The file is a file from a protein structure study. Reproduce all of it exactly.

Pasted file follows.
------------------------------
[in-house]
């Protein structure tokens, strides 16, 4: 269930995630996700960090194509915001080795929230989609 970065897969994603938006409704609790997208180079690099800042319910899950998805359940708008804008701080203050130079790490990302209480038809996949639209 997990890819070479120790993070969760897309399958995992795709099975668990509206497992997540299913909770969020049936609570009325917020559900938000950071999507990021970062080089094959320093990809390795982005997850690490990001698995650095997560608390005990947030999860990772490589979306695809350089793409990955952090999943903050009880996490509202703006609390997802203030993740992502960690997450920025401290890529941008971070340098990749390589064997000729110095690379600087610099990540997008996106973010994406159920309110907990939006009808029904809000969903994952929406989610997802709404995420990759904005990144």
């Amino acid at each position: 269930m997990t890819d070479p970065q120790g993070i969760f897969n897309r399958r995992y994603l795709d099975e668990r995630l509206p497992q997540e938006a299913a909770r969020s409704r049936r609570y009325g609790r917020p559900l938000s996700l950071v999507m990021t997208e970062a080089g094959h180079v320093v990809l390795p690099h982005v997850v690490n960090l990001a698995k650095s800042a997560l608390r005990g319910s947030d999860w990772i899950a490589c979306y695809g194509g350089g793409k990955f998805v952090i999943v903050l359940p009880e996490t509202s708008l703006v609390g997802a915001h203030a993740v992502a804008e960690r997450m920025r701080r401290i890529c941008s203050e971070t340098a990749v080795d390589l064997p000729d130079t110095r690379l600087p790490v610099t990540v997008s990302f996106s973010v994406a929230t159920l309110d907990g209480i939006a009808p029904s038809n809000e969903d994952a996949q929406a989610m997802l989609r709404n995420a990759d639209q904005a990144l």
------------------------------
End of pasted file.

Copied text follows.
[in-house]
């Protein structure tokens, strides 16, 4: 269930995630996700960090194509915001080795929230989609 970065897969994603938006409704609790997208180079690099800042319910899950998805359940708008804008701080203050130079790490990302209480038809996949639209 997990890819070479120790993070969760897309399958995992795709099975668990509206497992997540299913909770969020049936609570009325917020559900938000950071999507990021970062080089094959320093990809390795982005997850690490990001698995650095997560608390005990947030999860990772490589979306695809350089793409990955952090999943903050009880996490509202703006609390997802203030993740992502960690997450920025401290890529941008971070340098990749390589064997000729110095690379600087610099990540997008996106973010994406159920309110907990939006009808029904809000969903994952929406989610997802709404995420990759904005990144």
């Amino acid at each position: 269930m997990t890819d070479p970065q120790g993070i969760f897969n897309r399958r995992y994603l795709d099975e668990r995630l509206p497992q997540e938006a299913a909770r969020s409704r049936r609570y009325g609790r917020p559900l938000s996700l950071v999507m990021t997208e970062a080089g094959h180079v320093v990809l390795p690099h982005v997850v690490n960090l990001a698995k650095s800042a997560l608390r005990g319910s947030d999860w990772i899950a490589c979306y695809g194509g350089g793409k990955f998805v952090i999943v903050l359940p009880e996490t509202s708008l703006v609390g997802a915001h203030a993740v992502a804008e960690r997450m920025r701080r401290i890529c941008s203050e971070t340098a990749v080795d390589l064997p000729d130079t110095r690379l600087p790490v610099t990540v997008s990302f996106s973010v994406a929230t159920l309110d907990g209480i939006a009808p029904s038809n809000e969903d994952a996949q929406a989610m997802l989609r709404n995420a990759d639209q904005a990144l």